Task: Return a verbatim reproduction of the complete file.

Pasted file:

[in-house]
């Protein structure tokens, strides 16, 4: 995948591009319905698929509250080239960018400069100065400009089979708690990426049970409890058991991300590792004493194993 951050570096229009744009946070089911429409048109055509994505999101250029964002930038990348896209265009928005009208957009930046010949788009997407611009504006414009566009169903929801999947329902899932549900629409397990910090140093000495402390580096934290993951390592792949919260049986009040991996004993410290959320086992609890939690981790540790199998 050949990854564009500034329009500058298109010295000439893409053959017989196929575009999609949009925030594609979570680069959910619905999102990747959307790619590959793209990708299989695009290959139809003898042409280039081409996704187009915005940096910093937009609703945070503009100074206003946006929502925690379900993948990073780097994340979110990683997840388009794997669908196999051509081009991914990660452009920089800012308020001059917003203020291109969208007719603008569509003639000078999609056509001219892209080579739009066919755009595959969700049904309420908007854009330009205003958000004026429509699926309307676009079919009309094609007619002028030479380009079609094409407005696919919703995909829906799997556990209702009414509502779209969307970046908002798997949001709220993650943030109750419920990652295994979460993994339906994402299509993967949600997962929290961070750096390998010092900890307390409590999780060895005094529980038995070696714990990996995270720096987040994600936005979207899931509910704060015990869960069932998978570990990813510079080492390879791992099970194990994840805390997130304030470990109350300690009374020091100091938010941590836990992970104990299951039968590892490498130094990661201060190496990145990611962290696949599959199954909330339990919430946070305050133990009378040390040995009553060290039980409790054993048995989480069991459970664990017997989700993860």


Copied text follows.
[in-house]
């Protein structure tokens, strides 16, 4: 995948591009319905698929509250080239960018400069100065400009089979708690990426049970409890058991991300590792004493194993 951050570096229009744009946070089911429409048109055509994505999101250029964002930038990348896209265009928005009208957009930046010949788009997407611009504006414009566009169903929801999947329902899932549900629409397990910090140093000495402390580096934290993951390592792949919260049986009040991996004993410290959320086992609890939690981790540790199998 050949990854564009500034329009500058298109010295000439893409053959017989196929575009999609949009925030594609979570680069959910619905999102990747959307790619590959793209990708299989695009290959139809003898042409280039081409996704187009915005940096910093937009609703945070503009100074206003946006929502925690379900993948990073780097994340979110990683997840388009794997669908196999051509081009991914990660452009920089800012308020001059917003203020291109969208007719603008569509003639000078999609056509001219892209080579739009066919755009595959969700049904309420908007854009330009205003958000004026429509699926309307676009079919009309094609007619002028030479380009079609094409407005696919919703995909829906799997556990209702009414509502779209969307970046908002798997949001709220993650943030109750419920990652295994979460993994339906994402299509993967949600997962929290961070750096390998010092900890307390409590999780060895005094529980038995070696714990990996995270720096987040994600936005979207899931509910704060015990869960069932998978570990990813510079080492390879791992099970194990994840805390997130304030470990109350300690009374020091100091938010941590836990992970104990299951039968590892490498130094990661201060190496990145990611962290696949599959199954909330339990919430946070305050133990009378040390040995009553060290039980409790054993048995989480069991459970664990017997989700993860």